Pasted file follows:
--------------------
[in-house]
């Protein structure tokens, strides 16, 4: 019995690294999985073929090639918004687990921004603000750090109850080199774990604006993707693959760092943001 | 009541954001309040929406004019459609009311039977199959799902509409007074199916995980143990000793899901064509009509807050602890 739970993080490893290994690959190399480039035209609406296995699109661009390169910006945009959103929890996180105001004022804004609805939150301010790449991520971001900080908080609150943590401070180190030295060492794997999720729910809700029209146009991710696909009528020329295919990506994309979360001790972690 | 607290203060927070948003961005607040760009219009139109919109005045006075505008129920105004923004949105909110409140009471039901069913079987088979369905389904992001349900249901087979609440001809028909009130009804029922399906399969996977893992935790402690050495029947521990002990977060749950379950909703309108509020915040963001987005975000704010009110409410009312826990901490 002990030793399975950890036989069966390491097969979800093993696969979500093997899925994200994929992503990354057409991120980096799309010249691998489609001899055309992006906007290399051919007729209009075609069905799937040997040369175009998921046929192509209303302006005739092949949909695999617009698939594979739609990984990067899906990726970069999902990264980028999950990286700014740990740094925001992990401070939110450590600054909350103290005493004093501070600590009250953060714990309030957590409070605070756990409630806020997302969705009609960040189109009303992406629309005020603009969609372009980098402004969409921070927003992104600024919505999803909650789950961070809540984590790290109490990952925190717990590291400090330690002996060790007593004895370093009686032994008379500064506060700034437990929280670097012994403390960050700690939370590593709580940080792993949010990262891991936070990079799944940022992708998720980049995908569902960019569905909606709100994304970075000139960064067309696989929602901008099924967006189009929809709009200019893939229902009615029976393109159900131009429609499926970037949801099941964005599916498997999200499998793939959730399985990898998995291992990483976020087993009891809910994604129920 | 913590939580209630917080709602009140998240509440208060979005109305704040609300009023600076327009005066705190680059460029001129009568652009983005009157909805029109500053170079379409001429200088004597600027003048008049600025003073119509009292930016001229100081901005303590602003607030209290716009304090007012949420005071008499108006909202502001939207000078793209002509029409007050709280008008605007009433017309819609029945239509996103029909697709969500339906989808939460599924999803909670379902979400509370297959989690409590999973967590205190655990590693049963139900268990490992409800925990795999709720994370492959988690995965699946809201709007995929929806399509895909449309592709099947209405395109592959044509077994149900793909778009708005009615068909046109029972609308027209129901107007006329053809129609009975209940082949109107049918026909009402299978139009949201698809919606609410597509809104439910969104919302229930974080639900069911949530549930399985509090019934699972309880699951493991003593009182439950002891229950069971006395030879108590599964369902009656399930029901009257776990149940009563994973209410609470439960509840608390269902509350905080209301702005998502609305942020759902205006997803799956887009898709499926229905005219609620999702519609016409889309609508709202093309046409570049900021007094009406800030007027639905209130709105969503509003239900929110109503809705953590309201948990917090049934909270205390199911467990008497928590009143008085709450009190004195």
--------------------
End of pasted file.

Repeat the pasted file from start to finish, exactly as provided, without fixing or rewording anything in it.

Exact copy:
[in-house]
């Protein structure tokens, strides 16, 4: 019995690294999985073929090639918004687990921004603000750090109850080199774990604006993707693959760092943001 | 009541954001309040929406004019459609009311039977199959799902509409007074199916995980143990000793899901064509009509807050602890 739970993080490893290994690959190399480039035209609406296995699109661009390169910006945009959103929890996180105001004022804004609805939150301010790449991520971001900080908080609150943590401070180190030295060492794997999720729910809700029209146009991710696909009528020329295919990506994309979360001790972690 | 607290203060927070948003961005607040760009219009139109919109005045006075505008129920105004923004949105909110409140009471039901069913079987088979369905389904992001349900249901087979609440001809028909009130009804029922399906399969996977893992935790402690050495029947521990002990977060749950379950909703309108509020915040963001987005975000704010009110409410009312826990901490 002990030793399975950890036989069966390491097969979800093993696969979500093997899925994200994929992503990354057409991120980096799309010249691998489609001899055309992006906007290399051919007729209009075609069905799937040997040369175009998921046929192509209303302006005739092949949909695999617009698939594979739609990984990067899906990726970069999902990264980028999950990286700014740990740094925001992990401070939110450590600054909350103290005493004093501070600590009250953060714990309030957590409070605070756990409630806020997302969705009609960040189109009303992406629309005020603009969609372009980098402004969409921070927003992104600024919505999803909650789950961070809540984590790290109490990952925190717990590291400090330690002996060790007593004895370093009686032994008379500064506060700034437990929280670097012994403390960050700690939370590593709580940080792993949010990262891991936070990079799944940022992708998720980049995908569902960019569905909606709100994304970075000139960064067309696989929602901008099924967006189009929809709009200019893939229902009615029976393109159900131009429609499926970037949801099941964005599916498997999200499998793939959730399985990898998995291992990483976020087993009891809910994604129920 | 913590939580209630917080709602009140998240509440208060979005109305704040609300009023600076327009005066705190680059460029001129009568652009983005009157909805029109500053170079379409001429200088004597600027003048008049600025003073119509009292930016001229100081901005303590602003607030209290716009304090007012949420005071008499108006909202502001939207000078793209002509029409007050709280008008605007009433017309819609029945239509996103029909697709969500339906989808939460599924999803909670379902979400509370297959989690409590999973967590205190655990590693049963139900268990490992409800925990795999709720994370492959988690995965699946809201709007995929929806399509895909449309592709099947209405395109592959044509077994149900793909778009708005009615068909046109029972609308027209129901107007006329053809129609009975209940082949109107049918026909009402299978139009949201698809919606609410597509809104439910969104919302229930974080639900069911949530549930399985509090019934699972309880699951493991003593009182439950002891229950069971006395030879108590599964369902009656399930029901009257776990149940009563994973209410609470439960509840608390269902509350905080209301702005998502609305942020759902205006997803799956887009898709499926229905005219609620999702519609016409889309609508709202093309046409570049900021007094009406800030007027639905209130709105969503509003239900929110109503809705953590309201948990917090049934909270205390199911467990008497928590009143008085709450009190004195």